Hernández’s department has distributed more than 350,000 pounds of food from 704 schools to nonprofit organizations and a food bank. That food has already run out, and another nearly 180,000 pounds will soon be distributed.
Hernández declined to comment on a lawsuit that seven mothers and a group of nonprofits filed on Tuesday against him and the school system, saying the government’s actions are “inhumane, cruel, inadequate, insufficient and evasive of their responsibility.”
The lawsuit states that the 350,000 pounds of distributed food represents only a little more than a pound per student to cover their needs during more than 40 days of lockdown. Normally, Puerto Rico’s 292,000 public school children receive breakfast, lunch and a snack.
“I have children who are in the middle of a crisis because those meals were their only ones for the day,” said social worker Michelle Valentín. “Families are saying they’re not getting any donations when they call the food bank.”
A federal board overseeing Puerto Rico’s finances had demanded that education officials create a food distribution plan and criticized them for donating raw food to nonprofits.
“This represents only fourteen days of food, while schools have been closed for over a month,” the board wrote in a letter to Gov. Wanda Vázquez. “Furthermore, this food is being made available to all community members; while commendable to provide food for all, this program is designed for students and their families.”
The board also joined teachers and social workers in suggesting that Puerto Rico follow the lead of major U.S. cities, which are delivering the food or offering meals to go. But even some school districts in the U.S. mainland have cut back on meals as money runs out or workers become infected with COVID-19.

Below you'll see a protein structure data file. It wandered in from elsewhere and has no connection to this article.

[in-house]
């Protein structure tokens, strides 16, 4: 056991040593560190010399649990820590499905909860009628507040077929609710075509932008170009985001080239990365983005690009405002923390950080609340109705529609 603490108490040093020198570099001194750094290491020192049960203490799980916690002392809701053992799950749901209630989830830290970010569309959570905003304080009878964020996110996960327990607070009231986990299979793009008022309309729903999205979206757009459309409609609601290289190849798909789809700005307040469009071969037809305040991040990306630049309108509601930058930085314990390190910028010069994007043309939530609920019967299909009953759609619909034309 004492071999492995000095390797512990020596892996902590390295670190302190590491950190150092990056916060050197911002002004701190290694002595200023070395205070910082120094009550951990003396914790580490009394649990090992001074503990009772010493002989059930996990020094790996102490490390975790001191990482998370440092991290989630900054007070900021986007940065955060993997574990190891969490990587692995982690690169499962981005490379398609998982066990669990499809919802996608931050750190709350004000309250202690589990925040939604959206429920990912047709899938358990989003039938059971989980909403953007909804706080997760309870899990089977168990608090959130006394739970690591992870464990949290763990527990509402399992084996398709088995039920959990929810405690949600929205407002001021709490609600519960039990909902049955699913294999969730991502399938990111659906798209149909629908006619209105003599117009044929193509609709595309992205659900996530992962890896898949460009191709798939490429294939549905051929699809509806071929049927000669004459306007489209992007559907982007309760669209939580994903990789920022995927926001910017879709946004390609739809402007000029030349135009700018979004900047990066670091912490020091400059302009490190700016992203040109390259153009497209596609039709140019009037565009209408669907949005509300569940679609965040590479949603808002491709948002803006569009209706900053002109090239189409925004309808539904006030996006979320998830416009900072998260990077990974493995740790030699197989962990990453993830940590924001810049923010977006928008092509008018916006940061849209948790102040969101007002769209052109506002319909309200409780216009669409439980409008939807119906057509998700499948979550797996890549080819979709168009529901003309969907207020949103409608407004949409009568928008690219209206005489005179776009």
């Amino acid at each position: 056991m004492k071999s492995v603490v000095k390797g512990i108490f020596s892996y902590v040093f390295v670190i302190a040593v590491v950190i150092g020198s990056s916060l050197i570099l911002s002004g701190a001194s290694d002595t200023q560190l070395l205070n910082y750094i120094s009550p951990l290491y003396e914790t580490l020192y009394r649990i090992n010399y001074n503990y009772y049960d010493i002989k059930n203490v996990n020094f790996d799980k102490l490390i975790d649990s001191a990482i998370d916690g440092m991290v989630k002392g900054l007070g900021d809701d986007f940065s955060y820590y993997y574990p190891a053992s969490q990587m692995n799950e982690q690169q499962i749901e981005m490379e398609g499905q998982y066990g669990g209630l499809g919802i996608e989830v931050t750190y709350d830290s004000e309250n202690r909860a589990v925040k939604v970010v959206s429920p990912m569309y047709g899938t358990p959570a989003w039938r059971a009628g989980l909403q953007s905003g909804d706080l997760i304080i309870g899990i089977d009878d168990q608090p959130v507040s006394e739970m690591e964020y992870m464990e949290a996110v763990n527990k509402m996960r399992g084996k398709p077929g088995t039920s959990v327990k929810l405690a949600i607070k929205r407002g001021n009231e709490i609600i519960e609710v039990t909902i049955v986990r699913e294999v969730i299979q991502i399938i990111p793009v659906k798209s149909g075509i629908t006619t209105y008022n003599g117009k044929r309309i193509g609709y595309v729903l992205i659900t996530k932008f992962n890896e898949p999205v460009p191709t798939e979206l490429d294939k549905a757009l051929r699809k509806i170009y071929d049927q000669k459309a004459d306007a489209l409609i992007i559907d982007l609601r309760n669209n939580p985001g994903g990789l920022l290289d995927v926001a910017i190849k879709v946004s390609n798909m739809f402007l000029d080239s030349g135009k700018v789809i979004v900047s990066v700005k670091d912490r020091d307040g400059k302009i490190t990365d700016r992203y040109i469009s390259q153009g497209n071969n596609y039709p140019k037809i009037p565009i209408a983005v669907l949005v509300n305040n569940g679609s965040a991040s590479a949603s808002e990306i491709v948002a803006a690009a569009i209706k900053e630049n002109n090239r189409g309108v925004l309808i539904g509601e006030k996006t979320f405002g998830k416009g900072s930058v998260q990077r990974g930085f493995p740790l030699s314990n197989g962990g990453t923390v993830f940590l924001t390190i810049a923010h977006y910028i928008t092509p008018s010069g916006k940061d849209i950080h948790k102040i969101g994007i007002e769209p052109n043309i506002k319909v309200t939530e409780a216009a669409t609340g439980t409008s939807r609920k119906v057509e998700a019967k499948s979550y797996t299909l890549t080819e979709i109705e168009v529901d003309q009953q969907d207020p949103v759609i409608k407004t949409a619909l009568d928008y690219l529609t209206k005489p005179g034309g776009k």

It’s a concern that Nelly Ayala, president of a Puerto Rico school cafeteria workers’ union, has raised, adding that they never demanded cafeterias be closed, only that employees be protected.
“We have always been here in any emergency, but this time there’s a serious personal safety issue that needs to be taken into account,” she said in a statement.
Puerto Rico’s Department of Education said it is launching a federally funded program this summer so that nonprofits can offer up to two free meals a day to children up to age 18, but many worry thousands of families cannot wait that long. Critics also worry about how quickly school cafeteria workers will be able to resume their jobs following Wednesday’s announcement, and whether all mayors will request meals.
Especially hard-hit are single mothers like Jenny Encarnación, an unemployed nail technician who struggles to feed her son, a 4th grade student. As Encarnación explained how she hasn’t received any help from the government, a female passer-by who overhead the conversation interjected, “No one has!” and kept walking.
“My savings have taken a nosedive,” Encarnación continued. “I have no income.”